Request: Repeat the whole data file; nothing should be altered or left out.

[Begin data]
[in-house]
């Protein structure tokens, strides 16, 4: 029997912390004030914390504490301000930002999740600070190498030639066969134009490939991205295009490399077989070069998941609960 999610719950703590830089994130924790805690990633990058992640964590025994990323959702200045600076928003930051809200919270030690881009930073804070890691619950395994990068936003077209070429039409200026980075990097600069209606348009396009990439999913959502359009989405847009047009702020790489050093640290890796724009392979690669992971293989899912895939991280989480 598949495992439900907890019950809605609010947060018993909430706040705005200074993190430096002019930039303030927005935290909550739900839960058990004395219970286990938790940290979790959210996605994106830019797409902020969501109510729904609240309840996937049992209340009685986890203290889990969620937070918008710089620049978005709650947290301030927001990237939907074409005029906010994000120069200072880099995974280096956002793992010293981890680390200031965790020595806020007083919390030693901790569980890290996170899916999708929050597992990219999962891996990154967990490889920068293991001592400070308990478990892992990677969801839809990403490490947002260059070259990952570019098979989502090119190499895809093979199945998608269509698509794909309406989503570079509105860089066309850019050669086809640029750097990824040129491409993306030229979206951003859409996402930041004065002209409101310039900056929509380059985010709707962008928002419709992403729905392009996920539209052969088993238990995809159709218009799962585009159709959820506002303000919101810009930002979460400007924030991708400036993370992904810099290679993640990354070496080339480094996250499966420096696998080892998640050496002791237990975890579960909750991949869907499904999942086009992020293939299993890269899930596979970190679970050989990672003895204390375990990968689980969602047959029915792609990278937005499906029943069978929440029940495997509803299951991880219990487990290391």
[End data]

[in-house]
């Protein structure tokens, strides 16, 4: 029997912390004030914390504490301000930002999740600070190498030639066969134009490939991205295009490399077989070069998941609960 999610719950703590830089994130924790805690990633990058992640964590025994990323959702200045600076928003930051809200919270030690881009930073804070890691619950395994990068936003077209070429039409200026980075990097600069209606348009396009990439999913959502359009989405847009047009702020790489050093640290890796724009392979690669992971293989899912895939991280989480 598949495992439900907890019950809605609010947060018993909430706040705005200074993190430096002019930039303030927005935290909550739900839960058990004395219970286990938790940290979790959210996605994106830019797409902020969501109510729904609240309840996937049992209340009685986890203290889990969620937070918008710089620049978005709650947290301030927001990237939907074409005029906010994000120069200072880099995974280096956002793992010293981890680390200031965790020595806020007083919390030693901790569980890290996170899916999708929050597992990219999962891996990154967990490889920068293991001592400070308990478990892992990677969801839809990403490490947002260059070259990952570019098979989502090119190499895809093979199945998608269509698509794909309406989503570079509105860089066309850019050669086809640029750097990824040129491409993306030229979206951003859409996402930041004065002209409101310039900056929509380059985010709707962008928002419709992403729905392009996920539209052969088993238990995809159709218009799962585009159709959820506002303000919101810009930002979460400007924030991708400036993370992904810099290679993640990354070496080339480094996250499966420096696998080892998640050496002791237990975890579960909750991949869907499904999942086009992020293939299993890269899930596979970190679970050989990672003895204390375990990968689980969602047959029915792609990278937005499906029943069978929440029940495997509803299951991880219990487990290391």